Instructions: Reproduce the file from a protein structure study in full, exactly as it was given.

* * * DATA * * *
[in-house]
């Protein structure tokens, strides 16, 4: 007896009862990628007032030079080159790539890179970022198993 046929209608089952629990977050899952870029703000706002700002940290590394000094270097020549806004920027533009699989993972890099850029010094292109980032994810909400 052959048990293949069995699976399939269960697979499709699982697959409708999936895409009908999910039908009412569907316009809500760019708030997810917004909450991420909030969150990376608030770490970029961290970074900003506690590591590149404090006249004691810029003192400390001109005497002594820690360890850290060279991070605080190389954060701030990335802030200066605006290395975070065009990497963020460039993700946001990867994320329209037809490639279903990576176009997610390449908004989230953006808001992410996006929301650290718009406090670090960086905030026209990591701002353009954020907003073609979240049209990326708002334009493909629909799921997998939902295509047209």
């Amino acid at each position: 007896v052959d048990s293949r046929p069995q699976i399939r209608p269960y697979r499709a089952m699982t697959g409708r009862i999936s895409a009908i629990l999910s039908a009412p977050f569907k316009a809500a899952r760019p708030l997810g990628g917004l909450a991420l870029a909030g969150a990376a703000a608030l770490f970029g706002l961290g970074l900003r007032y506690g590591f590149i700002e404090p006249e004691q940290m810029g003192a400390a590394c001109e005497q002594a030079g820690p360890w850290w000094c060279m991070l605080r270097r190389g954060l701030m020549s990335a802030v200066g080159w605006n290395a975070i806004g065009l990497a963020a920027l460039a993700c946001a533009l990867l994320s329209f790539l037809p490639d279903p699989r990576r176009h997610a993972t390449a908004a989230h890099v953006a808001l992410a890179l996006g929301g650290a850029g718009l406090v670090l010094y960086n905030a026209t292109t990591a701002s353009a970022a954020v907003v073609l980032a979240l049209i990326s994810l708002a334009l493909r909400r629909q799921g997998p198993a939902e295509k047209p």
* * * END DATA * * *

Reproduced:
[in-house]
């Protein structure tokens, strides 16, 4: 007896009862990628007032030079080159790539890179970022198993 046929209608089952629990977050899952870029703000706002700002940290590394000094270097020549806004920027533009699989993972890099850029010094292109980032994810909400 052959048990293949069995699976399939269960697979499709699982697959409708999936895409009908999910039908009412569907316009809500760019708030997810917004909450991420909030969150990376608030770490970029961290970074900003506690590591590149404090006249004691810029003192400390001109005497002594820690360890850290060279991070605080190389954060701030990335802030200066605006290395975070065009990497963020460039993700946001990867994320329209037809490639279903990576176009997610390449908004989230953006808001992410996006929301650290718009406090670090960086905030026209990591701002353009954020907003073609979240049209990326708002334009493909629909799921997998939902295509047209």
């Amino acid at each position: 007896v052959d048990s293949r046929p069995q699976i399939r209608p269960y697979r499709a089952m699982t697959g409708r009862i999936s895409a009908i629990l999910s039908a009412p977050f569907k316009a809500a899952r760019p708030l997810g990628g917004l909450a991420l870029a909030g969150a990376a703000a608030l770490f970029g706002l961290g970074l900003r007032y506690g590591f590149i700002e404090p006249e004691q940290m810029g003192a400390a590394c001109e005497q002594a030079g820690p360890w850290w000094c060279m991070l605080r270097r190389g954060l701030m020549s990335a802030v200066g080159w605006n290395a975070i806004g065009l990497a963020a920027l460039a993700c946001a533009l990867l994320s329209f790539l037809p490639d279903p699989r990576r176009h997610a993972t390449a908004a989230h890099v953006a808001l992410a890179l996006g929301g650290a850029g718009l406090v670090l010094y960086n905030a026209t292109t990591a701002s353009a970022a954020v907003v073609l980032a979240l049209i990326s994810l708002a334009l493909r909400r629909q799921g997998p198993a939902e295509k047209p």